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The GST Council has almost reached a consensus on compensating states for the revenue loss under the new revenue collection regime, which will facilitate a decision on the new tax structure at its next meeting, Union Finance Minister Arun Jaitley said on Wednesday.
"The Goods and Services Tax (GST) Council meeting today (Wednesday) discussed the issue relating to different rates of tax. Rates also depend on source of funds, on the basis of which compensation to losing states will be funded. Decision on a rate structure is possible once this is decided," Jaitley told reporters here after the meeting.
"We have virtually converged on a consensus. The technical issues will be sorted out and a formal decision announced at the next meeting," Jaitley, who chairs the GST Council, said.
"The question is whether the compensation will be funded from the rate structure itself, or some other sources, or some cess. Once this becomes clear, it will be possible to decide on the rate structure," he added.
The council's third meeting, that began on Tuesday, was cut short by a day.
Jaitley said the council will meet next on November 3-4, when the other major issue of "dual control", or the division of authority between the Centre and states, for tax assessments would also be decided.
"If these two issues (compensation funding and dual control) are settled, then a fifth meeting of the council on November 9-10 will take up the issue of draft legislations," Jaitley said.
Consensus on the matter of the funding mechanism for compensation payments by the Centre, thus, proved elusive in the third meeting of the GST Council, which was cut short by a day.
Kerala Finance Minister Thomas Isaac said the states could not agree on the four-slab structure proposed by the Centre.
Union Revenue Secretary Hasmukh Adhia said the issue of funding the compensation to the states will be discussed afresh in the November meeting.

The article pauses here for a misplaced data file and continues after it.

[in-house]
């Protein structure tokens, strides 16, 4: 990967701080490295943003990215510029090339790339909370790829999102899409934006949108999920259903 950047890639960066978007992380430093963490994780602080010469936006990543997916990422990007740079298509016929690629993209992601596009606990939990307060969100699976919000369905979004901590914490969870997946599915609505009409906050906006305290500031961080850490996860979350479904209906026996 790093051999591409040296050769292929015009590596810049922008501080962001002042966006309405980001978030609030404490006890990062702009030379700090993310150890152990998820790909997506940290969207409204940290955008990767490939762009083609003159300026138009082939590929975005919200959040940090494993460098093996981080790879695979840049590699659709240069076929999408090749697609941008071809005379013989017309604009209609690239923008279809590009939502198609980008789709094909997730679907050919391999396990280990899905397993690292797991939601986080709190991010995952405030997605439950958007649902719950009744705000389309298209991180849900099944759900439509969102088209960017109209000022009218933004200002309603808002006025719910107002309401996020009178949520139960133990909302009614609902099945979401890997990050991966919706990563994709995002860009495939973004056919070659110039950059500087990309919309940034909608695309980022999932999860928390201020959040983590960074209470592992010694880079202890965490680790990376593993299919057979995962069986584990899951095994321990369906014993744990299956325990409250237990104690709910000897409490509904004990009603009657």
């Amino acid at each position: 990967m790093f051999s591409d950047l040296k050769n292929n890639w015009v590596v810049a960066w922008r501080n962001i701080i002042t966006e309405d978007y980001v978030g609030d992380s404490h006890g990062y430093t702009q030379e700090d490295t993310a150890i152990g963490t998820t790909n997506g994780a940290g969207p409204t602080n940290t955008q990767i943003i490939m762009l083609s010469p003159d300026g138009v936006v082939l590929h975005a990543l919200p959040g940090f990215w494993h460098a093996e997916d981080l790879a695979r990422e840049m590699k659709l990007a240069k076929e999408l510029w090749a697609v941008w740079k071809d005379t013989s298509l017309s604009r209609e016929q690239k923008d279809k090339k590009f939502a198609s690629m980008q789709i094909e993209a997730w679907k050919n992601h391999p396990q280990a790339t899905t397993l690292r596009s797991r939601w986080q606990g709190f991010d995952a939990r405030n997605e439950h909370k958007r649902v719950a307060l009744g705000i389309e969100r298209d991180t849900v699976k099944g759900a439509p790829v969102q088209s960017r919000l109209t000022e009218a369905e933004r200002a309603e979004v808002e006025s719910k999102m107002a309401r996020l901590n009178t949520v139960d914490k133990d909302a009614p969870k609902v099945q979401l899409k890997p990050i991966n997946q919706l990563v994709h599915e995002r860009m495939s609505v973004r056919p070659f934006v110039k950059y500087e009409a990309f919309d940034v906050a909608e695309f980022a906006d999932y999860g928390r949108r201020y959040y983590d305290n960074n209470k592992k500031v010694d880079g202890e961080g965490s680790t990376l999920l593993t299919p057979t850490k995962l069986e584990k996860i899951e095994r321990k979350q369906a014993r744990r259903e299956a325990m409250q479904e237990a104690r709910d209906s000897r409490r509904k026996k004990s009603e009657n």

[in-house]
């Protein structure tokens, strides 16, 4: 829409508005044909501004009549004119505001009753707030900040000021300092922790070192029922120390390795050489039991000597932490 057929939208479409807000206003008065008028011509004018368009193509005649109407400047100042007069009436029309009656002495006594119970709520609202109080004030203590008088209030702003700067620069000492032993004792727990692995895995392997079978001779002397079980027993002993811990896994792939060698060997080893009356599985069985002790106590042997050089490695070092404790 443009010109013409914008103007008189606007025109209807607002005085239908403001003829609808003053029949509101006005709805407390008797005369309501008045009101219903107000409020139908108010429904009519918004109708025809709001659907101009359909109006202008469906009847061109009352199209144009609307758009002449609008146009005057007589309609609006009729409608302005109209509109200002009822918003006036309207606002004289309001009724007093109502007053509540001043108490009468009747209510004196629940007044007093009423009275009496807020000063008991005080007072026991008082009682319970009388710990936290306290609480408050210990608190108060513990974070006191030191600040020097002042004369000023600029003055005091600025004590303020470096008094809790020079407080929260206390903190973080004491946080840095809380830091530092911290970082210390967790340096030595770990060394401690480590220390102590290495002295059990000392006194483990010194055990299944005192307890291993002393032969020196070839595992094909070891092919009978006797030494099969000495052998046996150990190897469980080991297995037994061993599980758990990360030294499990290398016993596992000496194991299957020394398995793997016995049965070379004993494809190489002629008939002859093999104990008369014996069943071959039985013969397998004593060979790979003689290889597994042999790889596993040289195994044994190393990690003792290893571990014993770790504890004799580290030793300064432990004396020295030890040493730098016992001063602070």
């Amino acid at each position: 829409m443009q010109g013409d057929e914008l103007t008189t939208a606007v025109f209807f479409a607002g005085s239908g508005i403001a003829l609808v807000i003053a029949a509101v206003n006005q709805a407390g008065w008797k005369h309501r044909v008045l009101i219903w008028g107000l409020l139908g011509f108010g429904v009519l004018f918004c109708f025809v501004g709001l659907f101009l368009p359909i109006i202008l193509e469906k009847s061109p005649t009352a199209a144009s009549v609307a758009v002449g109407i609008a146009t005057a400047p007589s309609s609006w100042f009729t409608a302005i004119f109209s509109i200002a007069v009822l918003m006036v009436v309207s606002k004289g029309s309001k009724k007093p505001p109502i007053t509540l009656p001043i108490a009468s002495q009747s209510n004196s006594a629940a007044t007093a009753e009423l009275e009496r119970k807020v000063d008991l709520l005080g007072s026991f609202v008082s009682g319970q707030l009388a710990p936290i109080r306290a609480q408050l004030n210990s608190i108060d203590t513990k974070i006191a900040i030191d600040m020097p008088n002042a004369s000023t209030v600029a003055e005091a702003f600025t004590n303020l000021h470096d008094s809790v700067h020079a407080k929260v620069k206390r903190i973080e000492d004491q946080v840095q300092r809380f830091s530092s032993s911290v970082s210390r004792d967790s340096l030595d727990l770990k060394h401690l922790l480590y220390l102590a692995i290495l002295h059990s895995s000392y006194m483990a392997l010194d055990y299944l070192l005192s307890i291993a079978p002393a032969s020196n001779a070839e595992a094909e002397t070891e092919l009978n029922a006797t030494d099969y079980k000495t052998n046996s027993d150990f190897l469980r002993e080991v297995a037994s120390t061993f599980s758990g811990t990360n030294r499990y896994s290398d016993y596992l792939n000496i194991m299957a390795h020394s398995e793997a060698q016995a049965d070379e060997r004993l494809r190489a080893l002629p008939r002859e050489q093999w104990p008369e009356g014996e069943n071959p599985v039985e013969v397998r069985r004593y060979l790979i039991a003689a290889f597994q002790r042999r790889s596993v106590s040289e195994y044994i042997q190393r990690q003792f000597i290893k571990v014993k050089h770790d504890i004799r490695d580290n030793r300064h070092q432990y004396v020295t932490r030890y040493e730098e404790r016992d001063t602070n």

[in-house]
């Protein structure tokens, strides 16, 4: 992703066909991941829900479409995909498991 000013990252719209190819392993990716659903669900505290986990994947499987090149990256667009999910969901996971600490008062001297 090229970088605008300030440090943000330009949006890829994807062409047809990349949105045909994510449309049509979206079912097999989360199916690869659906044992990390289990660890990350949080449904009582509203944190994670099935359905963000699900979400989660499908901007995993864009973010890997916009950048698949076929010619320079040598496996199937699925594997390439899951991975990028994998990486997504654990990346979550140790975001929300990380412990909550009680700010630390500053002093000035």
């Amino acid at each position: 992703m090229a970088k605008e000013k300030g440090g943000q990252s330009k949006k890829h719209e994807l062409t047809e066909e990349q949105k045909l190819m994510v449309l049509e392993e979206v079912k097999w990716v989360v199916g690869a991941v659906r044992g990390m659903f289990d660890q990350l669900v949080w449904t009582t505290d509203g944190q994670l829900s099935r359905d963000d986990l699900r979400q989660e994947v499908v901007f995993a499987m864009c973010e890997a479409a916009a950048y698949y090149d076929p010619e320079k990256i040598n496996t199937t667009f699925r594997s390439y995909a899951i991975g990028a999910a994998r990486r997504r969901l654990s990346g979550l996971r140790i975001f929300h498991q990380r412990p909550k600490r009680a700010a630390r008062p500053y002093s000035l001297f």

Sources said the Centre's proposal of a cess, over and above the GST, on ultra-luxuries to fund the compensations, was not found acceptable by the states.
After the GST Council meeting on Tuesday, Adhia said the Centre has proposed a four-slab rate structure ranging from zero to 26 per cent.
The structure proposes GST at zero per cent on a variety of goods and services. On ultra-luxury items and "demerit" goods, such as big cars and tobacco products, it proposes cess over and above the 26 per cent GST rate.
On the remaining goods and services, the GST is proposed to be levied at 6 per cent, 12 per cent or 18 per cent.
"The proposal for determining the rate on each item is to levy and collect the GST at the rate slab closest to the current tax incidence on it," Jaitley said in response to a query on Wednesday.
The central government is following the roadmap to implement the GST by the targeted deadline of April 1, 2017.
The target rollout of GST will depend on the passage of the Central GST and the Integrated and GST (IGST) bills in parliament and the respective state GST bills by each state.
The GST is a single indirect tax that proposes to subsume most central and state taxes like the Value Added Tax, service tax, central sales tax, excise duty, additional customs duty and special additional customs duty.
The states will, however, be able to adopt a GST structure that is different from that recommended by the GST Council and the council recommendations will not be binding on the states.
Parliament and state assemblies have the right to accept those recommendations in their GST Bills.
Meanwhile, India Inc. has pitched for an 18 per cent standard rate on the ground that this rate will generate adequate tax buoyancy without fuelling inflation.
"The standard rate should be 18 per cent to avoid inflation, which can be reviewed after two years if it does not provide expected tax revenue," industry chamber Assocham said in a representation to the Revenue Secretary.
"To achieve the objective of a simple tax structure, and to avoid classification of disputes, GST should only be a two-rate structure," it added.
(Only the headline and picture of this report may have been reworked by the Business Standard staff; the rest of the content is auto-generated from a syndicated feed.)